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The River Between by Ngũgĩ wa Thiong'o
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The River Between

by Ngũgĩ wa Thiong'o

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It started out strongly and then completely petered out. I really had trouble keeping going after a while. The story is mainly about the Kikuyu tribes and their conflict with the incoming white missionaries and settlers but also amongst themselves. There are those who have converted to Christianity and the conflict bewteen them and the non-converts who stay with tribal ways is most of the story. But it all gets jumbled up and hard to follow and eventually meanders to a non-fulfilling end. Too bad, I thought it might be very interesting.
  amyem58 | Jul 3, 2014 |
Although this is a book set in Africa with a clash between cultures that are specifically African, it is much more. It is a story of what happens when two opposing sides on any issue both claim moral certainty. It is a story of what happens when ideology takes precedence over both rational thought and love for one’s neighbor.

Set in Kenya at a time when white missionaries have obtained a strong foothold and tradional tribal beliefs are being seen a evil, many find themselves torn between the long cherished beliefs of ancestors and the new promises of a better life after death, but with little promise of a better life while living. The main character of Waiyaki finds himself torn between the oath he took in becoming a man in the tribe and the realization of a better life that the white man’s education can bring his people now. His struggle to bring these ideals together prove that “no good turn ever goes unpunished.”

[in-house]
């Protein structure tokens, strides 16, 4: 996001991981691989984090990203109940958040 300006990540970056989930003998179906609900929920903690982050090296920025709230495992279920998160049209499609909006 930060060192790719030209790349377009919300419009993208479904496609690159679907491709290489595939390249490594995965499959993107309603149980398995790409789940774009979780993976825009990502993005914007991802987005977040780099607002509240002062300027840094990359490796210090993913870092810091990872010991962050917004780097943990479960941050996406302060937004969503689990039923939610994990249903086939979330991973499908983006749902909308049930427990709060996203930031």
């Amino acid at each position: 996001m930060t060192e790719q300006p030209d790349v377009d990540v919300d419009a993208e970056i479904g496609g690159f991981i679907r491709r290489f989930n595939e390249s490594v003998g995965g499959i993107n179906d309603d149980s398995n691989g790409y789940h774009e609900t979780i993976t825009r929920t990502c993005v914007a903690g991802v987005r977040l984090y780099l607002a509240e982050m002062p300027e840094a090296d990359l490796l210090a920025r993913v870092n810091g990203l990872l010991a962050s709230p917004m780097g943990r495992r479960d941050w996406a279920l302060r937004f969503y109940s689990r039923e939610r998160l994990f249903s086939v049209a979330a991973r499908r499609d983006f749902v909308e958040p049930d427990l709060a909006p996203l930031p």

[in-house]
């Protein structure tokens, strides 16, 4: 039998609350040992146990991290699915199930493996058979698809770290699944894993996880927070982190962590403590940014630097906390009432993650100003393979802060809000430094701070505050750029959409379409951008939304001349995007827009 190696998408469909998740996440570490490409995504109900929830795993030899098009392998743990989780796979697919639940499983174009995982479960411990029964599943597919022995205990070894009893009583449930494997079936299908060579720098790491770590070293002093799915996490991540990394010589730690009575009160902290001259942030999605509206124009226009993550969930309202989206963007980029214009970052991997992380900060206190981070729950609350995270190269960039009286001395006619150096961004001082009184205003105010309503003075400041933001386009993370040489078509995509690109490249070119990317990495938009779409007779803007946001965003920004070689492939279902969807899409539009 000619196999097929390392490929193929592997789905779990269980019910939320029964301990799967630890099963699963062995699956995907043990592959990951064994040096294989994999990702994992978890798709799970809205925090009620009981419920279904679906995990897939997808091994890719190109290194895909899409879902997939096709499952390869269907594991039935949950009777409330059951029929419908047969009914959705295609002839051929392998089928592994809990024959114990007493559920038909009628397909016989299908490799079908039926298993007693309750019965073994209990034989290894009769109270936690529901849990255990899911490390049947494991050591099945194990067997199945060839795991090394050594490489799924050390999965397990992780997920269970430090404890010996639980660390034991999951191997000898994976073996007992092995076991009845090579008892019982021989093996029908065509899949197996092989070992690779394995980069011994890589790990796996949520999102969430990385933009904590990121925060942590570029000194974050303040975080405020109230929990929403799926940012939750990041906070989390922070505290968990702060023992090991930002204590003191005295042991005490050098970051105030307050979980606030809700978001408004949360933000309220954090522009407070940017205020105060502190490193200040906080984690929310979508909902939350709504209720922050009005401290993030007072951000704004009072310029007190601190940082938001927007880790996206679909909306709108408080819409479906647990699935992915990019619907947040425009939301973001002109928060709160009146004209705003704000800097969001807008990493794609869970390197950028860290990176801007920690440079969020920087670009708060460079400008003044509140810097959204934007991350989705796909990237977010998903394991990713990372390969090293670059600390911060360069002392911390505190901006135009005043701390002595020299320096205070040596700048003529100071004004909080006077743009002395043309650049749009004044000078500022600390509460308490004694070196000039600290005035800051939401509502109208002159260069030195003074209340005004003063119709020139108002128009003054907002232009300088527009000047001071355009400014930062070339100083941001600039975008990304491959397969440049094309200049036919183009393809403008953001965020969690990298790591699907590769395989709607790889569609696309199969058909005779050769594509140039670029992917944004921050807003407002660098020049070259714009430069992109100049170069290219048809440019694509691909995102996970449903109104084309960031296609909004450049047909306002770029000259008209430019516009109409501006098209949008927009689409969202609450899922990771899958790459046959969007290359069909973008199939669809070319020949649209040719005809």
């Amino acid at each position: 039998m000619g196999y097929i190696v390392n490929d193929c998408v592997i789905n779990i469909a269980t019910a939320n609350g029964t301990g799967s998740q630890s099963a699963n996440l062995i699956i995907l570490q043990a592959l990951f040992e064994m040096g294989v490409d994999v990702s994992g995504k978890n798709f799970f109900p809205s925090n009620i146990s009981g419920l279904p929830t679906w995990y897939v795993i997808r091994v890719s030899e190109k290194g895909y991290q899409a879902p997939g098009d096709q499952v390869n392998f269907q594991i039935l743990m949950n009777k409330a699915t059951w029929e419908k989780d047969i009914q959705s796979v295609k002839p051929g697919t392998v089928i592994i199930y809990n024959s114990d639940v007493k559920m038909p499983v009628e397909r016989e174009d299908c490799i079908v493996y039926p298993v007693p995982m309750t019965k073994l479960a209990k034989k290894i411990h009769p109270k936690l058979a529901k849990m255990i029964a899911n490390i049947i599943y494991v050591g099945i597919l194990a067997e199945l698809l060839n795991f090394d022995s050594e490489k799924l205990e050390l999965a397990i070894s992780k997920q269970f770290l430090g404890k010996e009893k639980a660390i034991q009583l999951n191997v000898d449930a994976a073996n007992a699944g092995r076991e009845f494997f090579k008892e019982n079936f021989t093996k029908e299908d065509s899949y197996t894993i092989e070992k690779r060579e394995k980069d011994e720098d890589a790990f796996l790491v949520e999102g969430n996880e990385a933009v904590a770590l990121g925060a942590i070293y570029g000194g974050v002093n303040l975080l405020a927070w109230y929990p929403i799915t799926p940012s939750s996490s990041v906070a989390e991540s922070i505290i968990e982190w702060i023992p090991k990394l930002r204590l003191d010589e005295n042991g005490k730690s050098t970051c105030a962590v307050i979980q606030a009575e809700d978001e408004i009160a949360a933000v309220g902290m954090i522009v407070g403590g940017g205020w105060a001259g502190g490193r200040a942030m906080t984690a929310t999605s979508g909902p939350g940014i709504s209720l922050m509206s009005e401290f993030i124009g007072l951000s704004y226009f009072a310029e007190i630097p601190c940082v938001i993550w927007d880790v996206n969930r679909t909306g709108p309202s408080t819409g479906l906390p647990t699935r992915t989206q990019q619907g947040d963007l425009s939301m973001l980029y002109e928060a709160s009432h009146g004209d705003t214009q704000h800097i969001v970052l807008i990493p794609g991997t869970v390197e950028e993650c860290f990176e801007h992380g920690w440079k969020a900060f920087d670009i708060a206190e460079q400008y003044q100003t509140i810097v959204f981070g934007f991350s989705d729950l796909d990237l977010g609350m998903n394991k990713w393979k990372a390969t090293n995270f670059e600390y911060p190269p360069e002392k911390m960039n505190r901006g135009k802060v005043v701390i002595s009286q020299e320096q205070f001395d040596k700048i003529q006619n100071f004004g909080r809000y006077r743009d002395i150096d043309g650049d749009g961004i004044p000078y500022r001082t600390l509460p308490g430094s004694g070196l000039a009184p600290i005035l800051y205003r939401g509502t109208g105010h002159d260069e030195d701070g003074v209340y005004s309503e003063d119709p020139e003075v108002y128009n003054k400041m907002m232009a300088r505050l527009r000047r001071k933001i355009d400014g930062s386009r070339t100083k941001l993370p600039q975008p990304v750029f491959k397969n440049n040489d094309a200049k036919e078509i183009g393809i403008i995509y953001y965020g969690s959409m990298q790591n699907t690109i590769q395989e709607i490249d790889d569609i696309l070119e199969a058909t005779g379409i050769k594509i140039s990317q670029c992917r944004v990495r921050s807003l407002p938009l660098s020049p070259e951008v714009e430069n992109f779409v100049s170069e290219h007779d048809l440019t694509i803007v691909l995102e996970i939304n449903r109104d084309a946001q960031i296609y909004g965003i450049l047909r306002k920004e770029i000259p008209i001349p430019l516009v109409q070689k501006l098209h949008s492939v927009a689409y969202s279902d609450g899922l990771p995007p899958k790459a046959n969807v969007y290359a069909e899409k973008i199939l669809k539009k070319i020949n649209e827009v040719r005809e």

The role of female circumcision becomes the focus of the story but it is always in the background. This is the story of what happens when the fundamentals of a society shift. It is a story of sadness, respect, fear, and love. The author has taken an issue far removed from our culture today but has dealt with in in such a way that the reader can’t help but think of some of the fundamental issues that divide our culture today and how both sides seem so sure they are right. ( )
  maryreinert | Aug 25, 2013 |
This is a very important book and a pretty good read too. If you’ve read and appreciated Things Fall Apart, this is cast in the same vein and you will appreciate this.

Written in a similar lyrical style to The Life and Times of Michael K or Cry, The Beloved Country, The River Between tells the story of gradually deepening rifts in a community as the influences of colonialism make themselves felt. Factions appear and the battles between them force each and every individual to choose.

The vehicle for our experience of this conflict is Waiyaki, a man desperate to bridge the divides but inevitably doomed. His counterpart is Joshua, a man zealous for his Christian God and now blind to his cultural traditions.

The tension between these two men is bad enough but it is heightened considerably by the love shared between Waiyaki and Joshua’s daughter. I was glad this was a short novel because I don’t think I could have bared much more. It was intensely powerful.

Novels that chart the changes that cultures in this world have gone through in a generation or two are in themselves historical documents of the highest importance. Ngugi’s novel is one of these. I was very glad to hear Wikipedia say that this is a set text in Kenyan schools. I wish it was a set text in British schools. Taught sensitively, I think this book could save future generations some heartache. I’m glad to have learned more about the interaction of faith, tradition and clashing cultures. ( )